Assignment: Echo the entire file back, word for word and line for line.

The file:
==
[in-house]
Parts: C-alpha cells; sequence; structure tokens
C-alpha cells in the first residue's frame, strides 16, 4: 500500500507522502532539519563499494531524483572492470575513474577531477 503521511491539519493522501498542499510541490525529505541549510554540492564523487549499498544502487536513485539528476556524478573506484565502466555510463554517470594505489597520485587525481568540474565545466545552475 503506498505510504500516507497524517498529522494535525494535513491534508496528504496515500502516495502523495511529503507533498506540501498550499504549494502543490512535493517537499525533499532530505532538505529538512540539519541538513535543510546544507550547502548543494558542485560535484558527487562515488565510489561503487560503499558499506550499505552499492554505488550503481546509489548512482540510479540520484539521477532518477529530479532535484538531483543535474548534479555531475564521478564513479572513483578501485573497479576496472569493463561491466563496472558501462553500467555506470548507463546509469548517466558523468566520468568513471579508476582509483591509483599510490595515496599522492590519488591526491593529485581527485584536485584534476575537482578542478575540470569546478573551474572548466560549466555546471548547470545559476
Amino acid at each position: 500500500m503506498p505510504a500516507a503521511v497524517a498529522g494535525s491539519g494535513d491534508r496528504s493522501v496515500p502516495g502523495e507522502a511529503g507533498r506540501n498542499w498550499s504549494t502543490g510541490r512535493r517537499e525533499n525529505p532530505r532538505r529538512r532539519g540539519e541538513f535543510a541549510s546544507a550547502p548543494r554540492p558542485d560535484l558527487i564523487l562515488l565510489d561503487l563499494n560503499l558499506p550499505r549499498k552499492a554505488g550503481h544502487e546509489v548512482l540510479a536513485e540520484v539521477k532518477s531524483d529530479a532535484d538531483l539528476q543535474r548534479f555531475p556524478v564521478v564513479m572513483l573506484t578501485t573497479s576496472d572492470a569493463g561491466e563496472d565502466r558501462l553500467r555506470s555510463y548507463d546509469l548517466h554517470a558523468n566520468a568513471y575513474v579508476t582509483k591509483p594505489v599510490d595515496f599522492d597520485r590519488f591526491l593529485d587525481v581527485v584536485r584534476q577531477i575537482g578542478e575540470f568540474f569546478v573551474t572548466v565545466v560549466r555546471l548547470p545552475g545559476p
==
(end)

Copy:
[in-house]
Parts: C-alpha cells; sequence; structure tokens
C-alpha cells in the first residue's frame, strides 16, 4: 500500500507522502532539519563499494531524483572492470575513474577531477 503521511491539519493522501498542499510541490525529505541549510554540492564523487549499498544502487536513485539528476556524478573506484565502466555510463554517470594505489597520485587525481568540474565545466545552475 503506498505510504500516507497524517498529522494535525494535513491534508496528504496515500502516495502523495511529503507533498506540501498550499504549494502543490512535493517537499525533499532530505532538505529538512540539519541538513535543510546544507550547502548543494558542485560535484558527487562515488565510489561503487560503499558499506550499505552499492554505488550503481546509489548512482540510479540520484539521477532518477529530479532535484538531483543535474548534479555531475564521478564513479572513483578501485573497479576496472569493463561491466563496472558501462553500467555506470548507463546509469548517466558523468566520468568513471579508476582509483591509483599510490595515496599522492590519488591526491593529485581527485584536485584534476575537482578542478575540470569546478573551474572548466560549466555546471548547470545559476
Amino acid at each position: 500500500m503506498p505510504a500516507a503521511v497524517a498529522g494535525s491539519g494535513d491534508r496528504s493522501v496515500p502516495g502523495e507522502a511529503g507533498r506540501n498542499w498550499s504549494t502543490g510541490r512535493r517537499e525533499n525529505p532530505r532538505r529538512r532539519g540539519e541538513f535543510a541549510s546544507a550547502p548543494r554540492p558542485d560535484l558527487i564523487l562515488l565510489d561503487l563499494n560503499l558499506p550499505r549499498k552499492a554505488g550503481h544502487e546509489v548512482l540510479a536513485e540520484v539521477k532518477s531524483d529530479a532535484d538531483l539528476q543535474r548534479f555531475p556524478v564521478v564513479m572513483l573506484t578501485t573497479s576496472d572492470a569493463g561491466e563496472d565502466r558501462l553500467r555506470s555510463y548507463d546509469l548517466h554517470a558523468n566520468a568513471y575513474v579508476t582509483k591509483p594505489v599510490d595515496f599522492d597520485r590519488f591526491l593529485d587525481v581527485v584536485r584534476q577531477i575537482g578542478e575540470f568540474f569546478v573551474t572548466v565545466v560549466r555546471l548547470p545552475g545559476p